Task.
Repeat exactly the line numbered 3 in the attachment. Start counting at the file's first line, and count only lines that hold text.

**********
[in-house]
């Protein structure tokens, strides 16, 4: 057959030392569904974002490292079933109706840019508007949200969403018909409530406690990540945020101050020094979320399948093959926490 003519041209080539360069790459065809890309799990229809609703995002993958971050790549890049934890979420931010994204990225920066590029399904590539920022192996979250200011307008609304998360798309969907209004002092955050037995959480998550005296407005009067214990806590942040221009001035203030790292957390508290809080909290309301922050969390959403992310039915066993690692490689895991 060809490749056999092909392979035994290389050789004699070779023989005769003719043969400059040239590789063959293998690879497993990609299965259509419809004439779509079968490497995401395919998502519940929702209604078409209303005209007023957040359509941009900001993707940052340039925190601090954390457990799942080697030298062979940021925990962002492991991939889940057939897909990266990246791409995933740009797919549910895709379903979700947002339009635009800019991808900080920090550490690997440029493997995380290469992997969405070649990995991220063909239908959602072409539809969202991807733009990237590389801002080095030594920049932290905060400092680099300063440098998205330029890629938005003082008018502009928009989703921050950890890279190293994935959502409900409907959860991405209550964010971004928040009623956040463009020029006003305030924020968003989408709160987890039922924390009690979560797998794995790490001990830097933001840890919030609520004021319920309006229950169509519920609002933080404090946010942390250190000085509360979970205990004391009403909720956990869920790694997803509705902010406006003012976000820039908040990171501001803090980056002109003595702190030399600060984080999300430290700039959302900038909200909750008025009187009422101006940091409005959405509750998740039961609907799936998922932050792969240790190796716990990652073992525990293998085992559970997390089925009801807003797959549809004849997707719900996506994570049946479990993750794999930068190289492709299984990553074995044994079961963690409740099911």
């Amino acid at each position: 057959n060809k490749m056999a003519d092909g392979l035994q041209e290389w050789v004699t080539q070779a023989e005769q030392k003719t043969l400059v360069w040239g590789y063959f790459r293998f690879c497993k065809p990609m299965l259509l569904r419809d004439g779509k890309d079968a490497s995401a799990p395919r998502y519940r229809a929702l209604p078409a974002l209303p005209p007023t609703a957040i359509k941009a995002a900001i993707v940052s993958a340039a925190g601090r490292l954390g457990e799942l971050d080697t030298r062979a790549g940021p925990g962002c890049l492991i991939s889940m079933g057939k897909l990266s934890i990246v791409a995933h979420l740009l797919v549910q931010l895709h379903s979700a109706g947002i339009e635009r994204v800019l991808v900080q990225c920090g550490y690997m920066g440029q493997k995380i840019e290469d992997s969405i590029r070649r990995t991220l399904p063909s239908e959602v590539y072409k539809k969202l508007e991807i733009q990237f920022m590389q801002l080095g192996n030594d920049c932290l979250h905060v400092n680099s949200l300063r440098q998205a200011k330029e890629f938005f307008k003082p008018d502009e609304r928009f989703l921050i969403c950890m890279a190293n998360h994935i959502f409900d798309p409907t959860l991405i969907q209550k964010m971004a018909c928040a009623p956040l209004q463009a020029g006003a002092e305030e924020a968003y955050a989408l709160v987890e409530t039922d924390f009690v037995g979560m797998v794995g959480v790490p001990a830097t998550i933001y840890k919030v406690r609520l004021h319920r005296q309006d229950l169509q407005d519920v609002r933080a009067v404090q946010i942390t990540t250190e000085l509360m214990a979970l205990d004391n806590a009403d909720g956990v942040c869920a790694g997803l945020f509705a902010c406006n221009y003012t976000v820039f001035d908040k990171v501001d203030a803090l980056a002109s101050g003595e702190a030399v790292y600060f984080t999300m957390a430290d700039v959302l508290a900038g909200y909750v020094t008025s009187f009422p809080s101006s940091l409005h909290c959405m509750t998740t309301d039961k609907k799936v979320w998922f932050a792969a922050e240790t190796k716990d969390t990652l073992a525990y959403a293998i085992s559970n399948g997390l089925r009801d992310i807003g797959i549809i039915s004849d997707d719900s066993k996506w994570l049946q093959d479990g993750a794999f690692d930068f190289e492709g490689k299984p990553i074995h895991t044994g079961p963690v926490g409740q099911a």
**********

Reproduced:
């Amino acid at each position: 057959n060809k490749m056999a003519d092909g392979l035994q041209e290389w050789v004699t080539q070779a023989e005769q030392k003719t043969l400059v360069w040239g590789y063959f790459r293998f690879c497993k065809p990609m299965l259509l569904r419809d004439g779509k890309d079968a490497s995401a799990p395919r998502y519940r229809a929702l209604p078409a974002l209303p005209p007023t609703a957040i359509k941009a995002a900001i993707v940052s993958a340039a925190g601090r490292l954390g457990e799942l971050d080697t030298r062979a790549g940021p925990g962002c890049l492991i991939s889940m079933g057939k897909l990266s934890i990246v791409a995933h979420l740009l797919v549910q931010l895709h379903s979700a109706g947002i339009e635009r994204v800019l991808v900080q990225c920090g550490y690997m920066g440029q493997k995380i840019e290469d992997s969405i590029r070649r990995t991220l399904p063909s239908e959602v590539y072409k539809k969202l508007e991807i733009q990237f920022m590389q801002l080095g192996n030594d920049c932290l979250h905060v400092n680099s949200l300063r440098q998205a200011k330029e890629f938005f307008k003082p008018d502009e609304r928009f989703l921050i969403c950890m890279a190293n998360h994935i959502f409900d798309p409907t959860l991405i969907q209550k964010m971004a018909c928040a009623p956040l209004q463009a020029g006003a002092e305030e924020a968003y955050a989408l709160v987890e409530t039922d924390f009690v037995g979560m797998v794995g959480v790490p001990a830097t998550i933001y840890k919030v406690r609520l004021h319920r005296q309006d229950l169509q407005d519920v609002r933080a009067v404090q946010i942390t990540t250190e000085l509360m214990a979970l205990d004391n806590a009403d909720g956990v942040c869920a790694g997803l945020f509705a902010c406006n221009y003012t976000v820039f001035d908040k990171v501001d203030a803090l980056a002109s101050g003595e702190a030399v790292y600060f984080t999300m957390a430290d700039v959302l508290a900038g909200y909750v020094t008025s009187f009422p809080s101006s940091l409005h909290c959405m509750t998740t309301d039961k609907k799936v979320w998922f932050a792969a922050e240790t190796k716990d969390t990652l073992a525990y959403a293998i085992s559970n399948g997390l089925r009801d992310i807003g797959i549809i039915s004849d997707d719900s066993k996506w994570l049946q093959d479990g993750a794999f690692d930068f190289e492709g490689k299984p990553i074995h895991t044994g079961p963690v926490g409740q099911a």